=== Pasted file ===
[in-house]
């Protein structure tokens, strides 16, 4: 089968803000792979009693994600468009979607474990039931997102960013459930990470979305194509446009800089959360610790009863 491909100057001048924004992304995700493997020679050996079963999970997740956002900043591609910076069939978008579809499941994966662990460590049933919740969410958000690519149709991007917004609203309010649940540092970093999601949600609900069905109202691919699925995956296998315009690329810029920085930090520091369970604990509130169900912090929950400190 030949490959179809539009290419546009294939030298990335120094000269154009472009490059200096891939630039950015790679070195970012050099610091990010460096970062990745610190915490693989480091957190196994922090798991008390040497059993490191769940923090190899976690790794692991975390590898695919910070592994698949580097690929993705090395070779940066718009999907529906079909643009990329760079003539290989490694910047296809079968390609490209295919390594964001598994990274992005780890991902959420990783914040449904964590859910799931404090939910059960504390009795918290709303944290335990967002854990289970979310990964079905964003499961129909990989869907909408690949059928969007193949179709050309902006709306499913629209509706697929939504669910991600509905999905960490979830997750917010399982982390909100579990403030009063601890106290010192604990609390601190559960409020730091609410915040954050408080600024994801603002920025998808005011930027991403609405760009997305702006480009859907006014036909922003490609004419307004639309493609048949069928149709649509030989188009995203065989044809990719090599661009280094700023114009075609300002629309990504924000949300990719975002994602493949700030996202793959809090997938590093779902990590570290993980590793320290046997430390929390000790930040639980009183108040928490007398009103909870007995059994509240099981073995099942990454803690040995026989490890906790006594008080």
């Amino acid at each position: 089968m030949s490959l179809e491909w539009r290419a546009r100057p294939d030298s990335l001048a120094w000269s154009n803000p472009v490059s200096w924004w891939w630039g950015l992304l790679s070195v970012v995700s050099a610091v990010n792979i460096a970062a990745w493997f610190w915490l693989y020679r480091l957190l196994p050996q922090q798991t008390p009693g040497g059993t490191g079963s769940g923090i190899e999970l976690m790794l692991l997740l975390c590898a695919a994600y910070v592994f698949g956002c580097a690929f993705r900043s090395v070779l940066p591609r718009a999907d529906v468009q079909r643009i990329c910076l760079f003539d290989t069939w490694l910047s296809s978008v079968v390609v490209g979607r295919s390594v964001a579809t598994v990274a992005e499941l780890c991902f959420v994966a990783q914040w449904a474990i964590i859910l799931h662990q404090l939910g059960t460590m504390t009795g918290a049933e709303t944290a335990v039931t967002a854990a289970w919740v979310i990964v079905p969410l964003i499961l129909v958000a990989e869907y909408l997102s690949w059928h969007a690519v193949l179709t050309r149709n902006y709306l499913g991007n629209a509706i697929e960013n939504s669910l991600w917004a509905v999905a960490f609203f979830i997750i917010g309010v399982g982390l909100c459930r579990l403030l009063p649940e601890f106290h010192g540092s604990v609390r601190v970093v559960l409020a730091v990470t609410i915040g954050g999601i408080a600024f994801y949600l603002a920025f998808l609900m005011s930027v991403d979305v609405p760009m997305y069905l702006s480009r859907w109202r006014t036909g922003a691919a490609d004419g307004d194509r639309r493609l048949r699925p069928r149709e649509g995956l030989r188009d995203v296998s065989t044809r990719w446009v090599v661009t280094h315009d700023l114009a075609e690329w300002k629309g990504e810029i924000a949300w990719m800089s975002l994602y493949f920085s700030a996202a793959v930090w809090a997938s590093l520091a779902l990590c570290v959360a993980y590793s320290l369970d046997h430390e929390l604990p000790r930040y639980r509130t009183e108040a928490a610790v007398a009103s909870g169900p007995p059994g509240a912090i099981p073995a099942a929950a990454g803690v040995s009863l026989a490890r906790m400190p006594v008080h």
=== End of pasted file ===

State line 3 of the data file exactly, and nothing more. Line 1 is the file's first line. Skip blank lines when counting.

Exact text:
């Amino acid at each position: 089968m030949s490959l179809e491909w539009r290419a546009r100057p294939d030298s990335l001048a120094w000269s154009n803000p472009v490059s200096w924004w891939w630039g950015l992304l790679s070195v970012v995700s050099a610091v990010n792979i460096a970062a990745w493997f610190w915490l693989y020679r480091l957190l196994p050996q922090q798991t008390p009693g040497g059993t490191g079963s769940g923090i190899e999970l976690m790794l692991l997740l975390c590898a695919a994600y910070v592994f698949g956002c580097a690929f993705r900043s090395v070779l940066p591609r718009a999907d529906v468009q079909r643009i990329c910076l760079f003539d290989t069939w490694l910047s296809s978008v079968v390609v490209g979607r295919s390594v964001a579809t598994v990274a992005e499941l780890c991902f959420v994966a990783q914040w449904a474990i964590i859910l799931h662990q404090l939910g059960t460590m504390t009795g918290a049933e709303t944290a335990v039931t967002a854990a289970w919740v979310i990964v079905p969410l964003i499961l129909v958000a990989e869907y909408l997102s690949w059928h969007a690519v193949l179709t050309r149709n902006y709306l499913g991007n629209a509706i697929e960013n939504s669910l991600w917004a509905v999905a960490f609203f979830i997750i917010g309010v399982g982390l909100c459930r579990l403030l009063p649940e601890f106290h010192g540092s604990v609390r601190v970093v559960l409020a730091v990470t609410i915040g954050g999601i408080a600024f994801y949600l603002a920025f998808l609900m005011s930027v991403d979305v609405p760009m997305y069905l702006s480009r859907w109202r006014t036909g922003a691919a490609d004419g307004d194509r639309r493609l048949r699925p069928r149709e649509g995956l030989r188009d995203v296998s065989t044809r990719w446009v090599v661009t280094h315009d700023l114009a075609e690329w300002k629309g990504e810029i924000a949300w990719m800089s975002l994602y493949f920085s700030a996202a793959v930090w809090a997938s590093l520091a779902l990590c570290v959360a993980y590793s320290l369970d046997h430390e929390l604990p000790r930040y639980r509130t009183e108040a928490a610790v007398a009103s909870g169900p007995p059994g509240a912090i099981p073995a099942a929950a990454g803690v040995s009863l026989a490890r906790m400190p006594v008080h």